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Seedling Recruitment and Diversity in a Tropical Rainforest

Principal Investigator: C. E. Timothy Paine, PhD candidate, Lousiana State University

I am most interested in the maintenance of biodiversity. I take an experimental approach to understand the relative importance of the ecological forces acting to maintain the diversity of a tropical rainforest. I primarily work with seeds and seedlings, as they are more amenable to manipulation than are canopy trees. I have three projects underway at Cocha Cashu which will form the core of my dissertation.

Do Seedlings Compete?
In most habitats, it is believed that competition is a dominant force structuring plant populations and communities. In the heavily shaded understory of tropical rainforests, this may not be the case. If seedlings do not compete among themselves, their trajectories of growth and survival may be substantially independent of density. Three coupled experiments on the seedlings of Matisia cordata (Bombacaceae) investigate this possibility. Excavations directly illustrate the
overlap of seedling root systems. The uptake of a nutrient tracer indirectly indicates the extent of root systems. And a clipping experiment illustrates the impact of density on growth and survival.

Dispersal vs. Establishment
Both processes of seed dispersal and seedling establishment have been elegantly shown to contribute to the maintenance of diversity. In these seed-addition experiments, I investigate their relative importance, and how their effects vary over time. If interactions among seedlings are
weak, or if seedlings are insensitive to environmental conditions, then seedling recruitment wil be governed primarily by dispersal. Alternatively, if interactions are strong, or seedlings are sensitive, then seed dispersal will be relatively unimportant. Two parallel experiments, single-species seed additions and multiple-species seed additions, examine the effects on the populations and communities, respectively. Single species additions are a geometric series of five seed densities, whereas multiple species are a geometric series of five seed richnesses. Initial results indicate seedling density to be strongly controlled by seed dispersal. These effects are expected to fade, however, as the seedlings age and grow.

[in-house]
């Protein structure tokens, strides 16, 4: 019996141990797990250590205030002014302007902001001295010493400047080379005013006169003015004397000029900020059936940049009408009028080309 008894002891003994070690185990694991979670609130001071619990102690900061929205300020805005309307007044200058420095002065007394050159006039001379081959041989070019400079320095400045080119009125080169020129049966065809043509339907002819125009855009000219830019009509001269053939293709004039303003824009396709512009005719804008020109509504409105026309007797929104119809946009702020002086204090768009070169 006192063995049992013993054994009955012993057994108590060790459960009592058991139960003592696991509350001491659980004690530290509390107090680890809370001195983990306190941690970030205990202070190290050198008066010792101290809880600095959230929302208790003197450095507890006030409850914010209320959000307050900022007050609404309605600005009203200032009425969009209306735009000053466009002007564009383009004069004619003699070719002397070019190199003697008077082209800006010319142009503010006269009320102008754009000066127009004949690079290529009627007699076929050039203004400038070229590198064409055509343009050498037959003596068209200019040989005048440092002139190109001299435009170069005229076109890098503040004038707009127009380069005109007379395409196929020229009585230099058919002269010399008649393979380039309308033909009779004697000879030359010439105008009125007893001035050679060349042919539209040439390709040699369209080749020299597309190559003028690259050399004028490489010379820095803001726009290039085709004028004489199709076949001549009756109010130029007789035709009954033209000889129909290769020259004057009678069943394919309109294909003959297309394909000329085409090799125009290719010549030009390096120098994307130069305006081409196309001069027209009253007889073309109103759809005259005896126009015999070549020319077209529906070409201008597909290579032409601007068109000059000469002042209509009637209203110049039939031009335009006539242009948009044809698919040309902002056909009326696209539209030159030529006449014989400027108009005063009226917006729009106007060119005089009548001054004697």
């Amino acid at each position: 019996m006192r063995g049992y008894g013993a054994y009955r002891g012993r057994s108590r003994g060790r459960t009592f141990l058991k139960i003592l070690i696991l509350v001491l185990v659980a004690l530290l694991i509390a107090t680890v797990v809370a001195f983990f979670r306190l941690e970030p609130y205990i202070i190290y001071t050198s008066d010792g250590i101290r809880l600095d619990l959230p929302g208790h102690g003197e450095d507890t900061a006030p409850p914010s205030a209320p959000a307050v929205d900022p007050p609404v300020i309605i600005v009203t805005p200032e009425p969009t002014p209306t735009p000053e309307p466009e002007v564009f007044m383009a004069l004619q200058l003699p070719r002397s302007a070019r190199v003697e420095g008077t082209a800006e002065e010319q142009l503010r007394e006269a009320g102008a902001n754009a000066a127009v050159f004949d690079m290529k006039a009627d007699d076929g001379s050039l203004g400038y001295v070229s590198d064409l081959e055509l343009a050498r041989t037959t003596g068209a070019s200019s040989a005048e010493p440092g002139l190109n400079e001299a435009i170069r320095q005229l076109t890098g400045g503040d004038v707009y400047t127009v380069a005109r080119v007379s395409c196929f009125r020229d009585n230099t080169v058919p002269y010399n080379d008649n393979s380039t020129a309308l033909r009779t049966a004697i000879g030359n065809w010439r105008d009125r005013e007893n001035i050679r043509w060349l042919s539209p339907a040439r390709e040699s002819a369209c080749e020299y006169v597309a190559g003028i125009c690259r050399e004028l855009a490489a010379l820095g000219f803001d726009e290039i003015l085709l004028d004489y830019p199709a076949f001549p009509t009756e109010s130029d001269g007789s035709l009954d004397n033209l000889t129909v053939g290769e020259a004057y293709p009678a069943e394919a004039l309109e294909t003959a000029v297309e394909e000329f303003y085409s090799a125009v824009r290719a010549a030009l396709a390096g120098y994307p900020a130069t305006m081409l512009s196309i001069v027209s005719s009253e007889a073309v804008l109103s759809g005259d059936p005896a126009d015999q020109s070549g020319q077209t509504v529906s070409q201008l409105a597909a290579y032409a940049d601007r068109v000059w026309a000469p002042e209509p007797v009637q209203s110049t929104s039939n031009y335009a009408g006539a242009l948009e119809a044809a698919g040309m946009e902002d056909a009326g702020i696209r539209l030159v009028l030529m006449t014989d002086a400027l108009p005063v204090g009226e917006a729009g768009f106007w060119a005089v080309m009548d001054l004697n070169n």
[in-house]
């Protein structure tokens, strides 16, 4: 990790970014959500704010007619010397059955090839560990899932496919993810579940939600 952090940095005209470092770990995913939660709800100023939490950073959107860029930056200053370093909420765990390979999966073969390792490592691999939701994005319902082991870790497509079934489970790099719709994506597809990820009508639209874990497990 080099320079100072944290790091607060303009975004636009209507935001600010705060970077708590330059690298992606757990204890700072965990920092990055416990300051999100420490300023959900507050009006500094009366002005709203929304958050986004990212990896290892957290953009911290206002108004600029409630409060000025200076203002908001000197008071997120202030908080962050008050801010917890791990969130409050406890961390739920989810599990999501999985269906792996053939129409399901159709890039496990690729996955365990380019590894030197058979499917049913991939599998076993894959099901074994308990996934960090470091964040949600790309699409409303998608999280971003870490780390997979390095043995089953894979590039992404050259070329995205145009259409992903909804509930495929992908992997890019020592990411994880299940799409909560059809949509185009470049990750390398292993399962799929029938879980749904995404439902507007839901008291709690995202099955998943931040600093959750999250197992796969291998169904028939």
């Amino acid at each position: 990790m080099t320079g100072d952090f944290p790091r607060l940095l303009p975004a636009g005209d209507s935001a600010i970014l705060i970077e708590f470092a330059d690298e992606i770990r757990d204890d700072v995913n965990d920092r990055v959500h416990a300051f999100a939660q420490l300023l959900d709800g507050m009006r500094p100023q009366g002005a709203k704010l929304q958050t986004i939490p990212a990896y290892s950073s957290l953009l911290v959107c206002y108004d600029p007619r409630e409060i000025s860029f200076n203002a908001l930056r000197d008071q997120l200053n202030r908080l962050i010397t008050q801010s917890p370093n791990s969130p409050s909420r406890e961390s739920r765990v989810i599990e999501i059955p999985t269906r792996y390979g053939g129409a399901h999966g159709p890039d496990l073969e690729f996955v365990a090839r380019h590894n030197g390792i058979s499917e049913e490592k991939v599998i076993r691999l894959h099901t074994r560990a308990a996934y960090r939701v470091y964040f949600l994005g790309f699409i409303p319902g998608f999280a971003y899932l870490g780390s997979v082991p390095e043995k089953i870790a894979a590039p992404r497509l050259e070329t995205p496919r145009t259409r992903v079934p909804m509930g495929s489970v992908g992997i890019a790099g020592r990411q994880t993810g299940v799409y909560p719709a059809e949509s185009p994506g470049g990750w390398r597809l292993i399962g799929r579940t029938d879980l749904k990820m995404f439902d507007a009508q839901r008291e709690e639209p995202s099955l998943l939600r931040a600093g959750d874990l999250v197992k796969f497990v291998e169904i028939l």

Mammalian Seed Predation
Together with Harald Beck, we are investigating the effects of mammals on seedling recruitment. The seed-addition experiments provide no information on the mechanisms of mortality afflicting the sown seeds. Fortunately, Harald and his collaborators constructed 40 exclosures in
1999 of varying degrees of permeability to mammals. We placed seeds of the eight focal species from the seed-addition experiment in the exclosures in April 2004, and observed their survival until January 2005, at which time almost all had germinated or died. Large seeds survived longer than small ones. Surprisingly, small mammals like spiny rats appear to have consumed more seeds than the increasingly-common herds of peccaries.


Tim Paine despues de su visita a la famosa peluquera de EBCC (?)

Contact Information

C. E. Timothy Paine
107 Life Sciences Building
Department of Biological Sciences
Louisiana State University
Baton Rouge, LA 70803
225-578-7567
cpaine3@lsu.edu
www.biology.lsu.edu/labpages/harmslab/tim